The 8th edition of the GT Bank sponsored Annual Autism 2-day Conference kicked off yesterday with very high expectations from stakeholder, that is, he
The 8th edition of the GT Bank sponsored Annual Autism 2-day Conference kicked off yesterday with very high expectations from stakeholder, that is, health care experts medical experts, care givers, teachers, proprietors of special need centers, parents and even children living with autism, all of who converged to exchange information about what autism is all about, how it can be managed as well as the role play of everyone directly or indirectly affected by the health disorder. And to say that many left fulfilled having gained loads of information would be simply putting it mildly.
Starting off the conference which began on Tuesday July 17th was the representative of the Lagos State government, Joyce Onafowokan, an Early Intervention Expert and a Special Adviser to Governor Ambode on Social Development, who in her address reiterated the fact the Lagos State was the only state out of the 36 states of Nigeria, taking the issue of Autism serious. According to her, not only has the government issued a directive for Lagos State University Teaching Hospital to carry out extensive research on autism and collate data on children with special needs in the state, she disclosed that the state government was already concluding plans to provide centers for children with special needs. In addition, knowing how difficult it is for people with special needs to become gainfully employed, the state government, Onafowokan said, is already blazing the trail in the aspect by providing employment opportunities for them.
Exec. Director, The Colour of Autism Foundation, USA, Camille Proctor, Chief Consultant Psychiatrist with Neuropsychiatric Hospital Abeokuta, Dr Paul Agboola, Early Intervention Professional and SA to Lagos State Governor on Social Development, Mrs Joyce Onafowokan, Head of Comm & Ext Affairs, GTBank, Oyinade Adegite, Consultant Psychiatrist, Dr Maymunah Yusuf Kadiri, Consultant Psychiatrist, Dr Yewande Oshodi and Chairman Childhood Neuropsychiatric Disorders Initiative (CNDI), Dr. Muideen Bakare at the 8th Annual Autism programme
Speaking on the strength of collaboration in raising a child was the director of Patrick Speech and languages Center, Dotun Akande who is also an Advance Certified Autism Specialist. She broke down the different roles of everyone in the society (directly or indirectly) involved in the life of a child living with ASD and how everyone should work hand-in-hand to achieve a common goal of ensuring that children living with autism are given the necessary support needed to thrive in the society. While outlining how the collaboration should be done; through education, autism conferences and consultation, autism outreach, research among educators and health practitioners, researches conducted in hospitals, she didn’t fail to mention that collaborations would come with challenges as with everything one sets out to achieve. However, with the vision at the back of everyone’s mind, a greater good will be achieved.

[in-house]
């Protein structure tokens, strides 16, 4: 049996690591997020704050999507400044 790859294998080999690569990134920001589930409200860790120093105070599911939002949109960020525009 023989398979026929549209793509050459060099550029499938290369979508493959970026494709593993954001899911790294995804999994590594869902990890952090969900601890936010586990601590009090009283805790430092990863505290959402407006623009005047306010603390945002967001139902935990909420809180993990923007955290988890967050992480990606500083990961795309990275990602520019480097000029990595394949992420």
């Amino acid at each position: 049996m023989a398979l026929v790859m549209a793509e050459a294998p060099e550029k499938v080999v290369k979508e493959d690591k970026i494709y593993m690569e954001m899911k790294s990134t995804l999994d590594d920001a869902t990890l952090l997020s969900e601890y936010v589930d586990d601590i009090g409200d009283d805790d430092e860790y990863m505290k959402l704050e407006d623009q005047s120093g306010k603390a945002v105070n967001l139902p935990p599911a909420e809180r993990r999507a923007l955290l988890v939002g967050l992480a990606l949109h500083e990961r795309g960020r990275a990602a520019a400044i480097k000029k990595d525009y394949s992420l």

In her presentation, United States based Camille Proctor, an executive director of The Coloyr of Autism Foundation, chose to use her situation to drive home her point. With an autistic child who was diagnosed with autism at 18 months, she was forced to learn about self advocacy as a way to create awareness about the disorder starting with her immediate environment. She encouraged parents to be their special needs children’s best advocates as well as seeking out ways to make a life a more pleasurable experience for their children.
Most often, many mistake autism for mental illness with even medical practitioners, in some cases giving wrong assessment and diagnosis. This Dr Maymunah Kadir, a psychiatrist and the medical director of Pinnacle Medical Services attempted to clarify in her presentation while speaking on the role of mental health in the community. While not ruling out the fact that some autistic children do come down with some symptoms of mental health challenge, she pointed out that experts in mental health should be open to collaborating with each other when making assessments on patients rather than assuming they know it all when in actual fact they may not. She advised medical practitioners in various fields to stick to their calling and not try to dabble into areas that are not their areas of core competence.
There was a panel discussion among health providers on dealing with seizure and other health challenges associated with autism. Among the panelists were a speech therapist, a nutritionist, a pediatrician, a child and adolescent psychiatrist, all of who took turns to highlight on these challenges associated with autism and how well to manage them. To round off the first day of the conference was a session where parents spoke about the challenges of raising a child living with autism.
In all, the GT Bank sponsored 8th Annual Autism Conference was as enlightening as it was emotional. It is instructive to note that Annual Autism Programme was born out of the Orange Ribbon Initiative, an initiative created by GT bank in 2009 to support people with developmental disabilities and special needs. Autism was chosen to be their area of focus due to their concern for people who suffer stigmatization and get very little support in the society.